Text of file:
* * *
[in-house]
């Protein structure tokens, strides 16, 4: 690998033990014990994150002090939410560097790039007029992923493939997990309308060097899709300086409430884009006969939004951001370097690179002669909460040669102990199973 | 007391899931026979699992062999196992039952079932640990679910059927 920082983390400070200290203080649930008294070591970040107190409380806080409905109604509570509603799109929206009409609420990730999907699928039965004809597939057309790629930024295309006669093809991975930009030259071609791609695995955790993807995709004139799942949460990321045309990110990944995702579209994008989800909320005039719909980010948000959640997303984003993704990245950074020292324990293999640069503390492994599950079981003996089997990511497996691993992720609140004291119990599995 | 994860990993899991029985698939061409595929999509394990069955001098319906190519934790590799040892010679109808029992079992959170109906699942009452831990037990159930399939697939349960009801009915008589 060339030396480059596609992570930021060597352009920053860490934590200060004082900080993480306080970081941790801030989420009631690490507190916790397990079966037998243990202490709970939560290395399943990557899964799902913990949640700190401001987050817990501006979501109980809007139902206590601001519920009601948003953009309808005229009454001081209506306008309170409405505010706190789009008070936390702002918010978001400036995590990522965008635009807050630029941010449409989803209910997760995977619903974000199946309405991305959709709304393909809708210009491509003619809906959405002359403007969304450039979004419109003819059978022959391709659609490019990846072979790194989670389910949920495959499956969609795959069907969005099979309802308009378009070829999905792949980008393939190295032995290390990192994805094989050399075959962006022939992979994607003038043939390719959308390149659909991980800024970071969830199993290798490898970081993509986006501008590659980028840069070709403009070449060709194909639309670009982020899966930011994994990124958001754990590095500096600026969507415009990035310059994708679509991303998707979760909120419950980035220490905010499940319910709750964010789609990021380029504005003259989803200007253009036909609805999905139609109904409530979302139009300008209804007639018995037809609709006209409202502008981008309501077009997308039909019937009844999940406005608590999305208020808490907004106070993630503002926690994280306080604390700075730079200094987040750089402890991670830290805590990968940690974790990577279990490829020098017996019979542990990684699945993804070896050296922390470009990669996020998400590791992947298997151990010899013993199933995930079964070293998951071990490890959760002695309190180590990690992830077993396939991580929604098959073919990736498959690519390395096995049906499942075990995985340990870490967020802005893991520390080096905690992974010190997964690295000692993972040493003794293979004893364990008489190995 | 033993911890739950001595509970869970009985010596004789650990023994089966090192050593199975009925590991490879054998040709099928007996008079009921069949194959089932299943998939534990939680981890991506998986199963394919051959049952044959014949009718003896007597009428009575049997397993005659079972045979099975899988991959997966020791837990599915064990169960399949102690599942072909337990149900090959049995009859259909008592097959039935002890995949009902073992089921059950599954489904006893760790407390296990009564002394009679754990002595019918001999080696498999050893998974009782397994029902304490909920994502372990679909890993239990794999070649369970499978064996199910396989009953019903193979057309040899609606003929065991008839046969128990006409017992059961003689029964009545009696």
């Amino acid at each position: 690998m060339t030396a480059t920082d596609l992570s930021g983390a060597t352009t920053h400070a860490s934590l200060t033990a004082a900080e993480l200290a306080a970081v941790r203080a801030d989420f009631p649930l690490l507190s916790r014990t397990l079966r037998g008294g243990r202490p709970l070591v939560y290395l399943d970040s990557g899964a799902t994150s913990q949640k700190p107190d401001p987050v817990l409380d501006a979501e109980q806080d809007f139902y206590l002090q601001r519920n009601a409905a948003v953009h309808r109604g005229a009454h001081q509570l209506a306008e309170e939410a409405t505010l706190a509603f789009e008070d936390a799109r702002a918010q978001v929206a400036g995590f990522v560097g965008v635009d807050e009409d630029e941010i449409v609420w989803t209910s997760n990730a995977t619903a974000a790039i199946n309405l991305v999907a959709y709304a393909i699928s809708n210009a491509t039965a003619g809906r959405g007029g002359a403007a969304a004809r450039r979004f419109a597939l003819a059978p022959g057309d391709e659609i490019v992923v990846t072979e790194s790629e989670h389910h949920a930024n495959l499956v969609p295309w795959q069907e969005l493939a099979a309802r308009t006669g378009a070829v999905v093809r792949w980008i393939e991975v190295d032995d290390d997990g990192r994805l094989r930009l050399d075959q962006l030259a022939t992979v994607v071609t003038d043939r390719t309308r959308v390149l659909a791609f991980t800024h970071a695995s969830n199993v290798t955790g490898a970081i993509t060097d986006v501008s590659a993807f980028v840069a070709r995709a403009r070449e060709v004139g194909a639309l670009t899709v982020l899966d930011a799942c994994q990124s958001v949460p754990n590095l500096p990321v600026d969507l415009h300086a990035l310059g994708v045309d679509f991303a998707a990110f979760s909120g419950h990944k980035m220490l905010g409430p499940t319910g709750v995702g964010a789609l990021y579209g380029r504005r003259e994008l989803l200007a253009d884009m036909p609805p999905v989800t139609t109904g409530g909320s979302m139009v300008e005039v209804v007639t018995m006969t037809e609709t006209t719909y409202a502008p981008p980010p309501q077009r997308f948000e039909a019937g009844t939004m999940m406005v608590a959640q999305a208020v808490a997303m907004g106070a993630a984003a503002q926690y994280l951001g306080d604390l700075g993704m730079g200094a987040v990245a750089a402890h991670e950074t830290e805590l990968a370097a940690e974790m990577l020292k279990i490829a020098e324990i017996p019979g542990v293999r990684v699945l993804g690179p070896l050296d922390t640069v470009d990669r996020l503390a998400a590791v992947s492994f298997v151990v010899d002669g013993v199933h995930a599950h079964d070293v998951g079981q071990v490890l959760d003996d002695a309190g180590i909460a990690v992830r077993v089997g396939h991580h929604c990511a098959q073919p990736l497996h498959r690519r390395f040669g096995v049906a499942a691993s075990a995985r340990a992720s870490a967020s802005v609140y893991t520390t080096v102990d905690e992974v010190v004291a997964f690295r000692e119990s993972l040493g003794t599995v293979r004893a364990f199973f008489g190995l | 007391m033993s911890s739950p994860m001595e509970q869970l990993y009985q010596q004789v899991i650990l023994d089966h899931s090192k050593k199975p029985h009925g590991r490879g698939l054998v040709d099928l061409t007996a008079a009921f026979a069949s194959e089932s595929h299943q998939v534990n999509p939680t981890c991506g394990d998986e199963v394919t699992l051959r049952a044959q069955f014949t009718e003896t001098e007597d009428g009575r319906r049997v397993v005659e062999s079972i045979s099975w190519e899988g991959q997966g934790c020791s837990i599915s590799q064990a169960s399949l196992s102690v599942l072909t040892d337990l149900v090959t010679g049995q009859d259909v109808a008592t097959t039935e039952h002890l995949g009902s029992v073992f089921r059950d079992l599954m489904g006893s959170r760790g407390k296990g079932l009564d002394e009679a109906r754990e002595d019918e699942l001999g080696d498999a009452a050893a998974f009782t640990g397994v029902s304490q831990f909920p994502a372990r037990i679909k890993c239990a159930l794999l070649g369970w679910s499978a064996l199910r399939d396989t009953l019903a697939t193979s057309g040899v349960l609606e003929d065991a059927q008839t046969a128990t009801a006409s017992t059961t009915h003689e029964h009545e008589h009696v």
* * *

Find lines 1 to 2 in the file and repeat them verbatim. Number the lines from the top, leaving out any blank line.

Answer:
[in-house]
């Protein structure tokens, strides 16, 4: 690998033990014990994150002090939410560097790039007029992923493939997990309308060097899709300086409430884009006969939004951001370097690179002669909460040669102990199973 | 007391899931026979699992062999196992039952079932640990679910059927 920082983390400070200290203080649930008294070591970040107190409380806080409905109604509570509603799109929206009409609420990730999907699928039965004809597939057309790629930024295309006669093809991975930009030259071609791609695995955790993807995709004139799942949460990321045309990110990944995702579209994008989800909320005039719909980010948000959640997303984003993704990245950074020292324990293999640069503390492994599950079981003996089997990511497996691993992720609140004291119990599995 | 994860990993899991029985698939061409595929999509394990069955001098319906190519934790590799040892010679109808029992079992959170109906699942009452831990037990159930399939697939349960009801009915008589 060339030396480059596609992570930021060597352009920053860490934590200060004082900080993480306080970081941790801030989420009631690490507190916790397990079966037998243990202490709970939560290395399943990557899964799902913990949640700190401001987050817990501006979501109980809007139902206590601001519920009601948003953009309808005229009454001081209506306008309170409405505010706190789009008070936390702002918010978001400036995590990522965008635009807050630029941010449409989803209910997760995977619903974000199946309405991305959709709304393909809708210009491509003619809906959405002359403007969304450039979004419109003819059978022959391709659609490019990846072979790194989670389910949920495959499956969609795959069907969005099979309802308009378009070829999905792949980008393939190295032995290390990192994805094989050399075959962006022939992979994607003038043939390719959308390149659909991980800024970071969830199993290798490898970081993509986006501008590659980028840069070709403009070449060709194909639309670009982020899966930011994994990124958001754990590095500096600026969507415009990035310059994708679509991303998707979760909120419950980035220490905010499940319910709750964010789609990021380029504005003259989803200007253009036909609805999905139609109904409530979302139009300008209804007639018995037809609709006209409202502008981008309501077009997308039909019937009844999940406005608590999305208020808490907004106070993630503002926690994280306080604390700075730079200094987040750089402890991670830290805590990968940690974790990577279990490829020098017996019979542990990684699945993804070896050296922390470009990669996020998400590791992947298997151990010899013993199933995930079964070293998951071990490890959760002695309190180590990690992830077993396939991580929604098959073919990736498959690519390395096995049906499942075990995985340990870490967020802005893991520390080096905690992974010190997964690295000692993972040493003794293979004893364990008489190995 | 033993911890739950001595509970869970009985010596004789650990023994089966090192050593199975009925590991490879054998040709099928007996008079009921069949194959089932299943998939534990939680981890991506998986199963394919051959049952044959014949009718003896007597009428009575049997397993005659079972045979099975899988991959997966020791837990599915064990169960399949102690599942072909337990149900090959049995009859259909008592097959039935002890995949009902073992089921059950599954489904006893760790407390296990009564002394009679754990002595019918001999080696498999050893998974009782397994029902304490909920994502372990679909890993239990794999070649369970499978064996199910396989009953019903193979057309040899609606003929065991008839046969128990006409017992059961003689029964009545009696």